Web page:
To say I was excited to receive a copy of The Girl in the Spider’s Web is a major understatement. There was squealing and much dancing about in the kitchen; I wanted to begin it straight away, but I was trying to finish a library book before its due date, as well as review Everybody Rise and Devoted in Death.
When we packed for our epic school holiday adventure, The Girl in the Spider’s Web was one of the first things I put into my suitcase. The day I started it, I sat for a moment, stroking the cover and savouring the moment before diving in to what I hoped would be another extraordinary Millennium novel.
David Lagercrantz has bravely undertaken to continue Stieg Larsson’s highly successful series, a decision that could have been disastrous, but in reality has been pretty damn good.
I was hooked from the first page, and couldn’t put the book down (as my husband will attest to). I read and read and read, and suddenly I was – reluctantly – turning the last few pages. This was surprising, given that while I enjoyed the first three books in the series, I found them quite hard to get lost in.
I enjoyed Lagercrantz’s style. It is similar to Larsson’s, and this book is definitely a fitting tribute, but there was something more accessible about it. The pace was fast and exciting, but there was less focus on the technical stuff which appealed much more to me. There was the same explosive action, but it was slightly less graphic; Lagercrantz managed to convey the same sense of urgency and violence without the same gory detail.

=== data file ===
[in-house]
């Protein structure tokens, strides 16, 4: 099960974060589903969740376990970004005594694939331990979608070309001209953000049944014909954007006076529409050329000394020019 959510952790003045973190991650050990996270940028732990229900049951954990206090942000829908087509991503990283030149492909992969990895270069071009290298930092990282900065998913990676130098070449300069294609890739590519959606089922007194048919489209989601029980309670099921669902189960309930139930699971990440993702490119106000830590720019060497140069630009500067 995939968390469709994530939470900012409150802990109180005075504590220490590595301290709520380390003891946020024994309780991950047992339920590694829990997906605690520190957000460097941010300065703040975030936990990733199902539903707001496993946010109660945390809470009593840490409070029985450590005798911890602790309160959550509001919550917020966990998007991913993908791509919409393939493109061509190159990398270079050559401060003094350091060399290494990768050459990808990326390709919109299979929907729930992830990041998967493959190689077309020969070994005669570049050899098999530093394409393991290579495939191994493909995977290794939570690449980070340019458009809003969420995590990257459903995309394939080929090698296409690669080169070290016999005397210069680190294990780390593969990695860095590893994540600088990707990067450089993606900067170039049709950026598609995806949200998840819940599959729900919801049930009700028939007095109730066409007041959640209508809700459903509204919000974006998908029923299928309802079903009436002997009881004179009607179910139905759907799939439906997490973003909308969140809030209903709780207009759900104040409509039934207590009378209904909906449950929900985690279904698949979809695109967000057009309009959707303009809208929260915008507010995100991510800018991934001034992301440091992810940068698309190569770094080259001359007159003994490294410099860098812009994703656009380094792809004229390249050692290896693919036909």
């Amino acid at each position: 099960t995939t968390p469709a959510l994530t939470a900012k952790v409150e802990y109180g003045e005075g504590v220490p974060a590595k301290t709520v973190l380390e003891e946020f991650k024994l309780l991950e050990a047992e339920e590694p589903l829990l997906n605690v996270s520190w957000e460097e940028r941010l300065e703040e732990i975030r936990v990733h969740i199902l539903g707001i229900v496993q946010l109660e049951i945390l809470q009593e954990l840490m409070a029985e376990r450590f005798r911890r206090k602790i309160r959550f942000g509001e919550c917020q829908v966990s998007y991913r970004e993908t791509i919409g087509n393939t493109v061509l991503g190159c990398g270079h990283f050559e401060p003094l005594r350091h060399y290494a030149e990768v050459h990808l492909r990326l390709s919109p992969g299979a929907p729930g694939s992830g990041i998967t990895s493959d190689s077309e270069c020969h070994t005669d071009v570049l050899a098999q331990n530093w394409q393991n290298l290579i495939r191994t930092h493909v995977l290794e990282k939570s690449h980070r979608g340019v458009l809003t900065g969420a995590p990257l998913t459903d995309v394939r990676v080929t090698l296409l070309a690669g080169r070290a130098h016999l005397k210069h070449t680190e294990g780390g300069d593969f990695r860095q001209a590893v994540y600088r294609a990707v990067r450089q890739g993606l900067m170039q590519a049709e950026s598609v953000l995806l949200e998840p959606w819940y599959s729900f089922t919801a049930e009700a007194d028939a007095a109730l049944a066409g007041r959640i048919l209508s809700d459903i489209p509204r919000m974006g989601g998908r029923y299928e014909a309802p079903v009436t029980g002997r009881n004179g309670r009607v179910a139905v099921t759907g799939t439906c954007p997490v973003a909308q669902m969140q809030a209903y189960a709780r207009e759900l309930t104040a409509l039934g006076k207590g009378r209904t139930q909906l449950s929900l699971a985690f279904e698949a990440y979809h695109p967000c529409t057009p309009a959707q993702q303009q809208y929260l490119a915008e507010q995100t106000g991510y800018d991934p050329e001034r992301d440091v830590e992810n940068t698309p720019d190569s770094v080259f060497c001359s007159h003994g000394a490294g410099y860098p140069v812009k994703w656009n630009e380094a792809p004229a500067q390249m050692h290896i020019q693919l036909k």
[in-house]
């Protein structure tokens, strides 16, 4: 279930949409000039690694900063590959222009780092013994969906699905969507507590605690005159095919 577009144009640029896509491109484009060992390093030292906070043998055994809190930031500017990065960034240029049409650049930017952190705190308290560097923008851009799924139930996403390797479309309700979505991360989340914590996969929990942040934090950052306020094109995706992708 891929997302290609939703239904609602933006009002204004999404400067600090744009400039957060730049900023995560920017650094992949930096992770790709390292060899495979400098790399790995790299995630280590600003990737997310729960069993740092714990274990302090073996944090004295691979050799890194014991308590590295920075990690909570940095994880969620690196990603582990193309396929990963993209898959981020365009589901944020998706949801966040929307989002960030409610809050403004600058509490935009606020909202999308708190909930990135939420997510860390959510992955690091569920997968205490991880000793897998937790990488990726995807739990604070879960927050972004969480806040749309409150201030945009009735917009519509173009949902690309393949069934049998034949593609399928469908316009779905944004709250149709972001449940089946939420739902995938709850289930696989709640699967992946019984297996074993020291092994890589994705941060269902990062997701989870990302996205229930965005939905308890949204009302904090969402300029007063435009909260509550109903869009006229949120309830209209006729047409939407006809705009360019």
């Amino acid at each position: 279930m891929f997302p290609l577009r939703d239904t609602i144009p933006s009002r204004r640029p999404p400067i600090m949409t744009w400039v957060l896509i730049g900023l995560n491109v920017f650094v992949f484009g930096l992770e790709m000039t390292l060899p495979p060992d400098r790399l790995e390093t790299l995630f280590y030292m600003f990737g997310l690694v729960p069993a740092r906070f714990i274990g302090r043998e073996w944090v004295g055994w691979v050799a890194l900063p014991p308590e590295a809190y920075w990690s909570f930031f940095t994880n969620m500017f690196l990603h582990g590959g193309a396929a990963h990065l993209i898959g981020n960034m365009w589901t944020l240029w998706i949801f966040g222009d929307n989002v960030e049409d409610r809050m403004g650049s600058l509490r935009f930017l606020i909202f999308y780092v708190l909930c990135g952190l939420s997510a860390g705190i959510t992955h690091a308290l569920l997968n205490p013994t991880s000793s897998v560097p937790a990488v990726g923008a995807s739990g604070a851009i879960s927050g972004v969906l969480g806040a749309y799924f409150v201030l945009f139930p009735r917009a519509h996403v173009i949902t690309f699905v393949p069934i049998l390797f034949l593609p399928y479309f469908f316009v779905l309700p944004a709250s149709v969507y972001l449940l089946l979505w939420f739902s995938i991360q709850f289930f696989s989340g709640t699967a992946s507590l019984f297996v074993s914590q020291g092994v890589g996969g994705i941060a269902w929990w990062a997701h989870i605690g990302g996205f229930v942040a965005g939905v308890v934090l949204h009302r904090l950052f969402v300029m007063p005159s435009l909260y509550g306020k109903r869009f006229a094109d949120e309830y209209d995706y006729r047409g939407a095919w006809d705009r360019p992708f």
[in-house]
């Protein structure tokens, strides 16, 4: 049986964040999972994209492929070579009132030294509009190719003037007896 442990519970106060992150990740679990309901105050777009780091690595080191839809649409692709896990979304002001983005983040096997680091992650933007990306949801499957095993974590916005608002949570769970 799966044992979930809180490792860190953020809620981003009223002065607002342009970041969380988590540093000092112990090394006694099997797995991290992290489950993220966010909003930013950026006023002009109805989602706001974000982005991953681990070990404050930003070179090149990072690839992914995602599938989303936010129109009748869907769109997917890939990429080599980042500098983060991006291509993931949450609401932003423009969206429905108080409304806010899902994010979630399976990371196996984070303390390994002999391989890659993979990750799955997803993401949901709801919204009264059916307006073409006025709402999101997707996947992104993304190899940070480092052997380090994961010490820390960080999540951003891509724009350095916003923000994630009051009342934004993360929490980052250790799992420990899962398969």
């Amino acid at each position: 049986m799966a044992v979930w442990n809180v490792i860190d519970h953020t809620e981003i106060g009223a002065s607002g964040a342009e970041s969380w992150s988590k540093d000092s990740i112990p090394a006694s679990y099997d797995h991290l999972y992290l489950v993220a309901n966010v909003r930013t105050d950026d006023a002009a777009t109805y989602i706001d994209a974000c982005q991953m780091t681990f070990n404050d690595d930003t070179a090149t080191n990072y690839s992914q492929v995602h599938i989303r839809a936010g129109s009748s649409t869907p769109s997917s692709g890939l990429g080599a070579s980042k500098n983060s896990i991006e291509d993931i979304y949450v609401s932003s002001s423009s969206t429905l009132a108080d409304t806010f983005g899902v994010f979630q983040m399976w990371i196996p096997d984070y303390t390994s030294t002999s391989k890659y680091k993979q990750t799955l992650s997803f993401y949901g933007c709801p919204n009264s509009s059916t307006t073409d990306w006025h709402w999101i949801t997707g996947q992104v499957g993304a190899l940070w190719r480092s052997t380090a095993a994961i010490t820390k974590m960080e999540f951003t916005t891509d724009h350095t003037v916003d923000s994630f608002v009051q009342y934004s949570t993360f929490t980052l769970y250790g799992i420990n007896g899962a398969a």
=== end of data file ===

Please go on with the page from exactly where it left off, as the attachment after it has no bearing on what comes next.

The characters were interesting and varied; I felt Lisbeth Salander was slightly less edgy than before, but she’s also older and more mature, which would explain a few changes in her behaviour and thinking. I thought Lagercrantz did a great job of maintaining the integrity of the characters we’ve read before; he has captured both Mikael Blomkvist and Salander’s desire for justice very well.
The Girl in the Spider’s Web has an exciting plot, and I was taken aback at the “disposal” of a seemingly major player very early on. I had to re-read a page or two in order to be sure I had read it correctly, and once I realised I had, I was even more hooked than before.
The ending of the book made it very clear that there are more to come, and if Lagercrantz is going to be writing them, I will definitely be adding them to my bookshelf.
Thank you, Hachette NZ, for my review copy.